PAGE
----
Acquisition: Bequeathed to Corpus Christi College by Archbishop Parker in 1575.

    Provenance

    Unknown

    Bibliography

    Budny, Mildred, Insular, Anglo-Saxon, and Early Anglo-Norman Manuscript Art at Corpus Christi College, Cambridge: An Illustrated Catalogue, 2 vols (Kalamazoo, MI: Medieval Institute Publications Western Michigan University in Association with Research Group on Manuscript Evidence the Parker Library Corpus Christi College Cambridge, 1997), I

    Gneuss, Helmut, Handlist of Anglo-Saxon Manuscripts: A List of Manuscripts and Manuscript Fragments Written or Owned in England up to 1100 (Tempe, AZ: Arizona Center for Medieval and Renaissance Studies, 2001), item 92

    Hecht, Hans, ed., Bischof Wærferths von Worcester Ãœbersetzung der Dialoge Gregors des Grossen, Bibliothek der Angelsæchsischen Prosa, 5 (Liepzig: G. H. Wigand, 1900; repr. Darmstadt: Wissenschaftliche Buchgesellschaft, 1965)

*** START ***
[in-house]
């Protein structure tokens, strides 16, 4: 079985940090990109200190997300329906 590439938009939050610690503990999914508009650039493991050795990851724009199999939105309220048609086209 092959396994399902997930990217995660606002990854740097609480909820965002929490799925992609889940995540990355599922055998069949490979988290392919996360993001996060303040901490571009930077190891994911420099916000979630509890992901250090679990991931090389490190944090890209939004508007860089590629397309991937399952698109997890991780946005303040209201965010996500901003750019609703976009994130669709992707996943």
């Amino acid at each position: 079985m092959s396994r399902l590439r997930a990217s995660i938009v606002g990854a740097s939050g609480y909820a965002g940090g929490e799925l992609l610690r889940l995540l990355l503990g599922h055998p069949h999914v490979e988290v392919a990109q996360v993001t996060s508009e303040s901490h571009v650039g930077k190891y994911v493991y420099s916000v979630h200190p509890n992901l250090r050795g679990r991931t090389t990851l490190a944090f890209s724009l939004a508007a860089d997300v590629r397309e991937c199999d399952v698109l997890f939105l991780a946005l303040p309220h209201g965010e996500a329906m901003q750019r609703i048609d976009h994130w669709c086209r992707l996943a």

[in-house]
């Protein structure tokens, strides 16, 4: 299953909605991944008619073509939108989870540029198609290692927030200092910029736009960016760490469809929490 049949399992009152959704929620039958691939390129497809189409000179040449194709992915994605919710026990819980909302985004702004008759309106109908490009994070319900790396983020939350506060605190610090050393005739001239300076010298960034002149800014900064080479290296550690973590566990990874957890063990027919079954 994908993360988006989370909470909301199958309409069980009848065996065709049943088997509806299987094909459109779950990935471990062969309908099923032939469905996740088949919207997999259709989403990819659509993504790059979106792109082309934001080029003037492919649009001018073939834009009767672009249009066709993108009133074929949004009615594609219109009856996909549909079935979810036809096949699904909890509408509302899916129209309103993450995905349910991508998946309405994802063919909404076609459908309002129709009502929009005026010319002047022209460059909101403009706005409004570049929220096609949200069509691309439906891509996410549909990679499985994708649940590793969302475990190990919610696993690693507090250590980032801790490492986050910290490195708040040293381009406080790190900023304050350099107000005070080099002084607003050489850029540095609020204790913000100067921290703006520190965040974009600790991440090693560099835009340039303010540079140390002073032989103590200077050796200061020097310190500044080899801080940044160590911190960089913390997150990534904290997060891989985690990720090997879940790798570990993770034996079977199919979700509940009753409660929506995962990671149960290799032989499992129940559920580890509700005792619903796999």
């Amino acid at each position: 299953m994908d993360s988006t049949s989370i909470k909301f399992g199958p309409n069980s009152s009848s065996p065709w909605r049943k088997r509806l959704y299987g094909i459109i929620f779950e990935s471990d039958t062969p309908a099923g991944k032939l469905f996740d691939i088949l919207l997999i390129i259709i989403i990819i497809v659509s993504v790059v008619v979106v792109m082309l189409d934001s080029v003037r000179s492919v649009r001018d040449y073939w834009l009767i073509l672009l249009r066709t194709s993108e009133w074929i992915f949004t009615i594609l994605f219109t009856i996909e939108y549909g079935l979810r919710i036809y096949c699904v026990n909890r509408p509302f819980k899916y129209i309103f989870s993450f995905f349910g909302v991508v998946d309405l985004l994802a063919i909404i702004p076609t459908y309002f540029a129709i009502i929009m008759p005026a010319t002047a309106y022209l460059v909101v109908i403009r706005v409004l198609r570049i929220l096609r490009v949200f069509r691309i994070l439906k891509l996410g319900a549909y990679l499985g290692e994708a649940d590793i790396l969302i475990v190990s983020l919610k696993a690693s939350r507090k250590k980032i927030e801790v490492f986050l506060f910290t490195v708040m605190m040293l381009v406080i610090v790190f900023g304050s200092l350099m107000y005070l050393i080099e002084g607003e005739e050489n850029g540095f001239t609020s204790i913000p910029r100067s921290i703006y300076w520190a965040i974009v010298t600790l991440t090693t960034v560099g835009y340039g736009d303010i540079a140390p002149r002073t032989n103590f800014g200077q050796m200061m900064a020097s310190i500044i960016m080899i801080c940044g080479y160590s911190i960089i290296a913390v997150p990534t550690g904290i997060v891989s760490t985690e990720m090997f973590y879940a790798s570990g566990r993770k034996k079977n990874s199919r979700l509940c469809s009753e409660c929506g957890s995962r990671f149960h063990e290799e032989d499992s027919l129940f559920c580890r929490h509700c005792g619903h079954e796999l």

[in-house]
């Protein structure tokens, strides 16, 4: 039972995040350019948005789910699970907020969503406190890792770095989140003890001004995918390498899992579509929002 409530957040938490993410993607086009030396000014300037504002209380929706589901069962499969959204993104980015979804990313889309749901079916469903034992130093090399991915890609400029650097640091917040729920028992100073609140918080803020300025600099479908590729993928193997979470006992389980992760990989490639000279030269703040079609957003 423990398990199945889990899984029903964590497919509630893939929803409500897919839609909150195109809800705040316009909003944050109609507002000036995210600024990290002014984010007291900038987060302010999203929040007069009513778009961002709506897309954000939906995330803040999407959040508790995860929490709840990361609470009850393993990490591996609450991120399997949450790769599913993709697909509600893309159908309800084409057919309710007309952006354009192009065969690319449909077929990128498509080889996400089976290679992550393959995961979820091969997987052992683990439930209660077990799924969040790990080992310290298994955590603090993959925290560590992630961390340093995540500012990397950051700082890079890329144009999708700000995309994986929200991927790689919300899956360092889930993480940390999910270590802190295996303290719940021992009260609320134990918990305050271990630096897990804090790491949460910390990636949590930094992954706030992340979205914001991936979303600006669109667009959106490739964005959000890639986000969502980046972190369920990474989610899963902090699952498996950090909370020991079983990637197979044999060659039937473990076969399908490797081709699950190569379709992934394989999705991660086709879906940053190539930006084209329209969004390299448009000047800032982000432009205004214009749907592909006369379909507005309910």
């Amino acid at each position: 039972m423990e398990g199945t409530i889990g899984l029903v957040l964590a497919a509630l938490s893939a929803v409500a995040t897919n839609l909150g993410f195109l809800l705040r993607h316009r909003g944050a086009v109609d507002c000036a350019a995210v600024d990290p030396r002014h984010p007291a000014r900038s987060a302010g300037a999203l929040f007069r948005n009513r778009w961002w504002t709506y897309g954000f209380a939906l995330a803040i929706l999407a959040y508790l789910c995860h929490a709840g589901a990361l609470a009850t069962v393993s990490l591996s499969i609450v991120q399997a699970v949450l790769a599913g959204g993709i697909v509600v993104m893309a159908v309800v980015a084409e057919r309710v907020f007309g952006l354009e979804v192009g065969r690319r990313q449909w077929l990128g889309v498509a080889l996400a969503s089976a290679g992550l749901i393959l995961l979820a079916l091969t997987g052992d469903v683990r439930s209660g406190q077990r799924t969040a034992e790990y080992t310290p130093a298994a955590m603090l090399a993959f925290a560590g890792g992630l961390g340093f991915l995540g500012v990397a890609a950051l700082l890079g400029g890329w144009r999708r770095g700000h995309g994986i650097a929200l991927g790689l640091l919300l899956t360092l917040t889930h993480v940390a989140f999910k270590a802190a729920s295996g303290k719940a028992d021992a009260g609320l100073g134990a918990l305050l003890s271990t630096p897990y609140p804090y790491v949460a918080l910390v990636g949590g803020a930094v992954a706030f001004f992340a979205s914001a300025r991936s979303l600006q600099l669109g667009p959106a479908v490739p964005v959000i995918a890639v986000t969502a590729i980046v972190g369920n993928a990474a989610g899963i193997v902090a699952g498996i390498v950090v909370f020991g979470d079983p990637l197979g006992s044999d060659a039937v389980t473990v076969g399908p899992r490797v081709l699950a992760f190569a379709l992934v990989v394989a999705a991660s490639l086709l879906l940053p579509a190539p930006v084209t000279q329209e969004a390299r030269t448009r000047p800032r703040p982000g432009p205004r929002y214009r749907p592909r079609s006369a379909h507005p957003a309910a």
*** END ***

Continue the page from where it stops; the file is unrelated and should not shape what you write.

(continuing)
Ker, N. R., Catalogue of Manuscripts Containing Anglo-Saxon (Oxford: Clarendon Press, 1957; repr. 1990), item 60

    Scragg, Donald, Alexander Rumble, and Kathryn Powell, C11 Database Project (Manchester Centre for Anglo-Saxon Studies, http://www.arts.manchester.ac.uk/mancass/c11database/; accessed in 2009; https://web.archive.org/web/20090518103028/http://www.arts.manchester.ac.uk:80/mancass/c11database, accessed in 2018)

    Yerkes, David, 'The medieval provenance of Corpus Christi College, Cambridge MS 322', Transactions of the Cambridge Bibliographical Society 7:2 (1978), 245-47

    Wanley, Humfrey, Librorum Veterum Septentrionalium Catalogus (Oxford, 1705)